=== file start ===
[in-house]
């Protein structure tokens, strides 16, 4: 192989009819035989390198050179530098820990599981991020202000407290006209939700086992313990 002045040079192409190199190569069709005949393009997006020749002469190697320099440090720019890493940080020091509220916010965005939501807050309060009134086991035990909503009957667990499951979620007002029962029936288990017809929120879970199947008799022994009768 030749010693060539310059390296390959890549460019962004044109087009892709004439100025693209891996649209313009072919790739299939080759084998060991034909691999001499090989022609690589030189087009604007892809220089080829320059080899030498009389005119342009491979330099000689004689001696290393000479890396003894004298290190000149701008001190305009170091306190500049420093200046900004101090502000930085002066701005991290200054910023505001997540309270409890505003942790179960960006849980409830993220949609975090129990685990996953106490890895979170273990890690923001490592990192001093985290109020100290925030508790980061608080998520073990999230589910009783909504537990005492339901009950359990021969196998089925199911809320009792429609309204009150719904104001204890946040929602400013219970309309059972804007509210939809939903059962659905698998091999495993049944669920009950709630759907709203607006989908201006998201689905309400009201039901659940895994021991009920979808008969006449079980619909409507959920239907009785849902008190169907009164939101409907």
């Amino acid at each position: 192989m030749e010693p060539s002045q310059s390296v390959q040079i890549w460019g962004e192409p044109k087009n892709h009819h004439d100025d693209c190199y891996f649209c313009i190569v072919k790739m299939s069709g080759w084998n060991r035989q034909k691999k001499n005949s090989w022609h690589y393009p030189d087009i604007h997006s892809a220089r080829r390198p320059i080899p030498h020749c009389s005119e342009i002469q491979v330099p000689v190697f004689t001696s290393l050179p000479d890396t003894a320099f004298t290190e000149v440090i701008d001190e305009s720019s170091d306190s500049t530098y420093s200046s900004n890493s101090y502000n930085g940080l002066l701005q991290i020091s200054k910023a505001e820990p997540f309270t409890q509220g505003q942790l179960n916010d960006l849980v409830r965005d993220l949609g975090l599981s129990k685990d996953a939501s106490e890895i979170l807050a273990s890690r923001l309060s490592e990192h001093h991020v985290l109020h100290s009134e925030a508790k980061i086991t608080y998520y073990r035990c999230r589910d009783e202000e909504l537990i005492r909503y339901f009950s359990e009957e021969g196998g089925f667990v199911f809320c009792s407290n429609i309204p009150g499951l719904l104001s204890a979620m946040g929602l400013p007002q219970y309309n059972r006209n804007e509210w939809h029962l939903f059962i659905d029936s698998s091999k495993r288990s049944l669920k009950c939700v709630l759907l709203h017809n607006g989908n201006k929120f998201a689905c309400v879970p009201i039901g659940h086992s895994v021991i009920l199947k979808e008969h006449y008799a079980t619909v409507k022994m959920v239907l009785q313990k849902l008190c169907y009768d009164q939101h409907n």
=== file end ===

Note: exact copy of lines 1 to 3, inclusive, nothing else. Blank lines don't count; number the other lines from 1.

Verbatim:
[in-house]
């Protein structure tokens, strides 16, 4: 192989009819035989390198050179530098820990599981991020202000407290006209939700086992313990 002045040079192409190199190569069709005949393009997006020749002469190697320099440090720019890493940080020091509220916010965005939501807050309060009134086991035990909503009957667990499951979620007002029962029936288990017809929120879970199947008799022994009768 030749010693060539310059390296390959890549460019962004044109087009892709004439100025693209891996649209313009072919790739299939080759084998060991034909691999001499090989022609690589030189087009604007892809220089080829320059080899030498009389005119342009491979330099000689004689001696290393000479890396003894004298290190000149701008001190305009170091306190500049420093200046900004101090502000930085002066701005991290200054910023505001997540309270409890505003942790179960960006849980409830993220949609975090129990685990996953106490890895979170273990890690923001490592990192001093985290109020100290925030508790980061608080998520073990999230589910009783909504537990005492339901009950359990021969196998089925199911809320009792429609309204009150719904104001204890946040929602400013219970309309059972804007509210939809939903059962659905698998091999495993049944669920009950709630759907709203607006989908201006998201689905309400009201039901659940895994021991009920979808008969006449079980619909409507959920239907009785849902008190169907009164939101409907």
């Amino acid at each position: 192989m030749e010693p060539s002045q310059s390296v390959q040079i890549w460019g962004e192409p044109k087009n892709h009819h004439d100025d693209c190199y891996f649209c313009i190569v072919k790739m299939s069709g080759w084998n060991r035989q034909k691999k001499n005949s090989w022609h690589y393009p030189d087009i604007h997006s892809a220089r080829r390198p320059i080899p030498h020749c009389s005119e342009i002469q491979v330099p000689v190697f004689t001696s290393l050179p000479d890396t003894a320099f004298t290190e000149v440090i701008d001190e305009s720019s170091d306190s500049t530098y420093s200046s900004n890493s101090y502000n930085g940080l002066l701005q991290i020091s200054k910023a505001e820990p997540f309270t409890q509220g505003q942790l179960n916010d960006l849980v409830r965005d993220l949609g975090l599981s129990k685990d996953a939501s106490e890895i979170l807050a273990s890690r923001l309060s490592e990192h001093h991020v985290l109020h100290s009134e925030a508790k980061i086991t608080y998520y073990r035990c999230r589910d009783e202000e909504l537990i005492r909503y339901f009950s359990e009957e021969g196998g089925f667990v199911f809320c009792s407290n429609i309204p009150g499951l719904l104001s204890a979620m946040g929602l400013p007002q219970y309309n059972r006209n804007e509210w939809h029962l939903f059962i659905d029936s698998s091999k495993r288990s049944l669920k009950c939700v709630l759907l709203h017809n607006g989908n201006k929120f998201a689905c309400v879970p009201i039901g659940h086992s895994v021991i009920l199947k979808e008969h006449y008799a079980t619909v409507k022994m959920v239907l009785q313990k849902l008190c169907y009768d009164q939101h409907n």